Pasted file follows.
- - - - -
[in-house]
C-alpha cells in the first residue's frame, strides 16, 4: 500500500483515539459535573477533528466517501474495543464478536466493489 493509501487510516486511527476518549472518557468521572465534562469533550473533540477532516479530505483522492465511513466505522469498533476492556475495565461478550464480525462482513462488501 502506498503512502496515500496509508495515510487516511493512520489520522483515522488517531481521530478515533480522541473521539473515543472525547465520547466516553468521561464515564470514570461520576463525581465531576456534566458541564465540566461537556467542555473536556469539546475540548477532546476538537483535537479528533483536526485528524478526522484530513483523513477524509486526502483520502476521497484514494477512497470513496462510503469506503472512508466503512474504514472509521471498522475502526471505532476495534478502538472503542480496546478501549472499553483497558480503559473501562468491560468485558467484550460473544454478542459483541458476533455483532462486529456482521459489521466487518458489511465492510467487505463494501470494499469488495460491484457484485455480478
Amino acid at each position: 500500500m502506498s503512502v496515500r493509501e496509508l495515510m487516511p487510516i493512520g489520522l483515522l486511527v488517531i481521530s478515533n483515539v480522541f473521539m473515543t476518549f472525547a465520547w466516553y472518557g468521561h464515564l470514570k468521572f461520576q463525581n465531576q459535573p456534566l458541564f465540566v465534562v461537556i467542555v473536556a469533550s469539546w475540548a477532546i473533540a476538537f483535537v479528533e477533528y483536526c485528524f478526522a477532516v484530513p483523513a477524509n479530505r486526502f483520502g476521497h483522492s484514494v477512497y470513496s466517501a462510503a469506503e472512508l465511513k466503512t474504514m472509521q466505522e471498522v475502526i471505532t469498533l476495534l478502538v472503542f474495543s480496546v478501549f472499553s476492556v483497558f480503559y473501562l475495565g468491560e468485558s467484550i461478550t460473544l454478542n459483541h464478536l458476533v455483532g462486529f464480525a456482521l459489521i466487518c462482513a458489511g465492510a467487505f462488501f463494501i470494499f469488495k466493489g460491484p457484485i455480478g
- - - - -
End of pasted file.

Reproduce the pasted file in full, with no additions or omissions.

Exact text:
[in-house]
C-alpha cells in the first residue's frame, strides 16, 4: 500500500483515539459535573477533528466517501474495543464478536466493489 493509501487510516486511527476518549472518557468521572465534562469533550473533540477532516479530505483522492465511513466505522469498533476492556475495565461478550464480525462482513462488501 502506498503512502496515500496509508495515510487516511493512520489520522483515522488517531481521530478515533480522541473521539473515543472525547465520547466516553468521561464515564470514570461520576463525581465531576456534566458541564465540566461537556467542555473536556469539546475540548477532546476538537483535537479528533483536526485528524478526522484530513483523513477524509486526502483520502476521497484514494477512497470513496462510503469506503472512508466503512474504514472509521471498522475502526471505532476495534478502538472503542480496546478501549472499553483497558480503559473501562468491560468485558467484550460473544454478542459483541458476533455483532462486529456482521459489521466487518458489511465492510467487505463494501470494499469488495460491484457484485455480478
Amino acid at each position: 500500500m502506498s503512502v496515500r493509501e496509508l495515510m487516511p487510516i493512520g489520522l483515522l486511527v488517531i481521530s478515533n483515539v480522541f473521539m473515543t476518549f472525547a465520547w466516553y472518557g468521561h464515564l470514570k468521572f461520576q463525581n465531576q459535573p456534566l458541564f465540566v465534562v461537556i467542555v473536556a469533550s469539546w475540548a477532546i473533540a476538537f483535537v479528533e477533528y483536526c485528524f478526522a477532516v484530513p483523513a477524509n479530505r486526502f483520502g476521497h483522492s484514494v477512497y470513496s466517501a462510503a469506503e472512508l465511513k466503512t474504514m472509521q466505522e471498522v475502526i471505532t469498533l476495534l478502538v472503542f474495543s480496546v478501549f472499553s476492556v483497558f480503559y473501562l475495565g468491560e468485558s467484550i461478550t460473544l454478542n459483541h464478536l458476533v455483532g462486529f464480525a456482521l459489521i466487518c462482513a458489511g465492510a467487505f462488501f463494501i470494499f469488495k466493489g460491484p457484485i455480478g